Horn of Plenty
A contemporary amulet symbolizing prosperity, modeled on the legendary cornucopia overflowing with flowers and fruit.
Horse & Cattle Amulets
Decorations such as ribbons, bells, and bits of metal once attached to animals in Europe and the Middle East to keep them from harm.
A popular contemporary amulet nailed to barn doors for good luck.
An amulet attached to a door or window to keep the house from harm.
Brings honor and riches to the wearer.
An amulet usually of knotted string or cord that was believed to hold the love of a sweetheart or ward off illness.
Cabbalistic amulet based on the belief that by reducing the size of an inscription, line by line, and evil spirit could be eased out of the sufferer.
Induces courage, persistence, and recklessness. Usually made of red stone, such as a ruby.
Brings success in arts and science. It also gives skill in detecting thieves. Best made out of agate, carnelian, and sardonyx.
Doorpost amulet designed to keep a house safe from evil spirits, demons, ghosts.
Amulet worn in ancient and modern times to bring success in love and good fortune in travel. To assure good fortune it should be worn as a waxing, not a waning moon. That is, with the points to the left.
An amulet worn by the Egyptians. It represents beauty and goodness. It probably is a form of the heart and windpipe, and was thought to bring youth and happiness. Very popular for making necklaces.
A five pointed star representing the five elements of air, fire, water, earth, and spirit. Also represents the figure of a human being. It is thought to protect the wearer from all kinds of evil spirits. Can also be used by magicians to control spirits. Should be worn with one point up.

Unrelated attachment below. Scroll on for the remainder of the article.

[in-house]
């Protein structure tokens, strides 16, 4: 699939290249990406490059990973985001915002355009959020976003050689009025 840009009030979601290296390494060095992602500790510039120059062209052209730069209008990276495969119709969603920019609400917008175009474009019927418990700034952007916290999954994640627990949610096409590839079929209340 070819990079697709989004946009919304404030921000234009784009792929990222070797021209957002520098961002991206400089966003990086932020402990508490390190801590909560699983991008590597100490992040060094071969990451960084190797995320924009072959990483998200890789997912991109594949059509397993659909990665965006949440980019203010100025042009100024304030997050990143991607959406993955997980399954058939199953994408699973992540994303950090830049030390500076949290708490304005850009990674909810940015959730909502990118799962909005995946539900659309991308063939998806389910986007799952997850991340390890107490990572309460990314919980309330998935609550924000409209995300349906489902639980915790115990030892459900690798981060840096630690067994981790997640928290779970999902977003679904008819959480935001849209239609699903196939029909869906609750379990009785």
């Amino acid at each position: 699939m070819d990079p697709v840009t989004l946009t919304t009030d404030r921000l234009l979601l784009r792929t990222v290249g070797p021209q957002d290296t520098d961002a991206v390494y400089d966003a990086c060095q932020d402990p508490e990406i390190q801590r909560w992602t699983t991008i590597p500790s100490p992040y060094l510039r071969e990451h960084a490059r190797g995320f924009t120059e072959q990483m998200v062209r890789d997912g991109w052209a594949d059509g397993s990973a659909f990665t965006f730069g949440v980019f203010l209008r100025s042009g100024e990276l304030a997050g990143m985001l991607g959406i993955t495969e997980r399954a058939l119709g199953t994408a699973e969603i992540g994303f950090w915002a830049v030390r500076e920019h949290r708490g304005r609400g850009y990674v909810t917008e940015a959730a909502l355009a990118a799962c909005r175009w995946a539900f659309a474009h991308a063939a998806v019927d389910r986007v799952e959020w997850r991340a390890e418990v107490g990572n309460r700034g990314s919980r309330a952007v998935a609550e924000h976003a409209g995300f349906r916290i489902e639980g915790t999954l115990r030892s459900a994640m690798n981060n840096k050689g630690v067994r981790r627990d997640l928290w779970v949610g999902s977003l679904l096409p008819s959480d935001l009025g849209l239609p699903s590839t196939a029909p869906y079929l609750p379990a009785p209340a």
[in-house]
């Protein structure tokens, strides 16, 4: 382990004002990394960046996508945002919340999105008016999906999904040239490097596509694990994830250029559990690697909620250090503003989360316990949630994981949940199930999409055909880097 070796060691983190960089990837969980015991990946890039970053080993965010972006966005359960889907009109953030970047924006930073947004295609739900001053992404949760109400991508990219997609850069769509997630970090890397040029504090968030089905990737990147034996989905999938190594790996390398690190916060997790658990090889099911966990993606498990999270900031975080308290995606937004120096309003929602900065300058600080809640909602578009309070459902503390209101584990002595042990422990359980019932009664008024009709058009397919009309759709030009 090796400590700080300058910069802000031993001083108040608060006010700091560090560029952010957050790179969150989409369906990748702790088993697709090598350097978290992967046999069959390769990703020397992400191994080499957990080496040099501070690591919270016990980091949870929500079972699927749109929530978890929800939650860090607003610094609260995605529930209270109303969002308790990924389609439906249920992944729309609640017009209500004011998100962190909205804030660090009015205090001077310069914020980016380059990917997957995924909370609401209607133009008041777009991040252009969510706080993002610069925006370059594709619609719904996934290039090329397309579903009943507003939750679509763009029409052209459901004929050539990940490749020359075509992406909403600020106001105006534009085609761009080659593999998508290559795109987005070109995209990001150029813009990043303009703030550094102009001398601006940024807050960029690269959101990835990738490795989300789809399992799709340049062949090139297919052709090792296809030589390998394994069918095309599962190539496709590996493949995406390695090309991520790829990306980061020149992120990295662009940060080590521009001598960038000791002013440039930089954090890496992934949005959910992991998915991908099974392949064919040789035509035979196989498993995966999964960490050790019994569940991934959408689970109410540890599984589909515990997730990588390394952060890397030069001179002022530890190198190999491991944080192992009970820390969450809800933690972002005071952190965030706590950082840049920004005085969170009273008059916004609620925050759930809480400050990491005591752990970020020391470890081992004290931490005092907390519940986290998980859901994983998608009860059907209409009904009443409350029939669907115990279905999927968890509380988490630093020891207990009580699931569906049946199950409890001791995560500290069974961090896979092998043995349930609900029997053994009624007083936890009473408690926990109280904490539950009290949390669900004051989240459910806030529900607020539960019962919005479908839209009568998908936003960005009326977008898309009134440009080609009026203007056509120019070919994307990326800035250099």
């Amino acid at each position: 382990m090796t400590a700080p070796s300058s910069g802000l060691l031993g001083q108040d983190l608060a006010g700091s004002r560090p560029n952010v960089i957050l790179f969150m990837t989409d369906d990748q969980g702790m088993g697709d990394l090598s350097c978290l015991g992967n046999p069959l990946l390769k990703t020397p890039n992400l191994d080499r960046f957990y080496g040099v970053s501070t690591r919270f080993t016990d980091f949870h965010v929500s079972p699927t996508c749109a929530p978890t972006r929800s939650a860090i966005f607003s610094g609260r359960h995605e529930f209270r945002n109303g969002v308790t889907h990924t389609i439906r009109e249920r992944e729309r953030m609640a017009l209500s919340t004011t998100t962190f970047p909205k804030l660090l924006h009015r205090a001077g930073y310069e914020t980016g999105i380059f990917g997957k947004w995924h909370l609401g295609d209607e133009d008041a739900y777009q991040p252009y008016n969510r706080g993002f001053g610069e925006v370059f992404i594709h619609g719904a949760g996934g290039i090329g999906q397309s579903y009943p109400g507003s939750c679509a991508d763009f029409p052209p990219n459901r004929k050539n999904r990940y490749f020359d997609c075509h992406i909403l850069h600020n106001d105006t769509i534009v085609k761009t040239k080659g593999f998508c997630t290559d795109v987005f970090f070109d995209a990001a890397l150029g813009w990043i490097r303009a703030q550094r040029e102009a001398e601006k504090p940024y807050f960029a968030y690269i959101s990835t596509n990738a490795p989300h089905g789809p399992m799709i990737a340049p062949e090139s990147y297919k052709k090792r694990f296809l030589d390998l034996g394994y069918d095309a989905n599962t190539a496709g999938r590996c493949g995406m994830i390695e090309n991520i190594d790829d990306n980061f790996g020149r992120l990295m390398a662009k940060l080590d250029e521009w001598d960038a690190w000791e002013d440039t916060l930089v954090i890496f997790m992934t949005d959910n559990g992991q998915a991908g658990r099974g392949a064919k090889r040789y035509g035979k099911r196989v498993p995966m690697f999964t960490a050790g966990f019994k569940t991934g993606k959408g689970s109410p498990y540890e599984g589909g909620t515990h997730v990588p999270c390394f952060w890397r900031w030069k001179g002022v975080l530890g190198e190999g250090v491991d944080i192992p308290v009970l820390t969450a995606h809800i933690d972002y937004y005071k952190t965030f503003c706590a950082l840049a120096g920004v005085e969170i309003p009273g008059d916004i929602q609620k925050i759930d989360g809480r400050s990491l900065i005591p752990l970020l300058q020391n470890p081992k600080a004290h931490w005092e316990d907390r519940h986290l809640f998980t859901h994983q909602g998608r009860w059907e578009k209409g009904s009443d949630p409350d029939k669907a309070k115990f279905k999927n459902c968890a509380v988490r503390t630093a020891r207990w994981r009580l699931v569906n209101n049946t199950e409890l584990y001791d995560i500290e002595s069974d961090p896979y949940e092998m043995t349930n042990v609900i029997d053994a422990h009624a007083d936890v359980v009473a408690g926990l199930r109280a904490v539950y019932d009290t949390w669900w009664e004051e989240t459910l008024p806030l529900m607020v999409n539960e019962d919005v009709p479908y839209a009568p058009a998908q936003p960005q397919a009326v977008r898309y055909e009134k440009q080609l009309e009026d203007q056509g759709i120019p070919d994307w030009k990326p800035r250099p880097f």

Thought to give long life and strength.
Worn as amulets to treat illness, dispel forces of evil, keep lovers together, and prevent flight of the soul from the body.
Promotes dignity, industry, trustworthiness, and success in business. Best made from black stones such as jet, obsidian, or black coral.
A variety of beetle: image of beetle in clay, faience, precious stones, or other material. Acquire the strength and long life of the god of creation. Was also thought to speak up in the judgment room for a favorable verdict for their master.
An amulet representing the shape of lungs. Was used by Egyptians to give breathing power to the dead by placing on their mummies.
Ward off evil or encourage good fortune.
Said to bestow prosperity and friendship. Probably of Egyptian origin.
An amulet made of a bunch of cords, threads, or strands hanging from a knob or roundish head. In Egypt was thought to bring happiness. Now a symbol of good luck in Mexico. In the Middle East evil spirits were said to shun tassels.
A tortoise-shaped charm provides courage, creativity, intelligence, spiritual protection, compassion, fertility, sexuality, and protection.
Grants love and appreciation of beauty from the body.
from Fae's site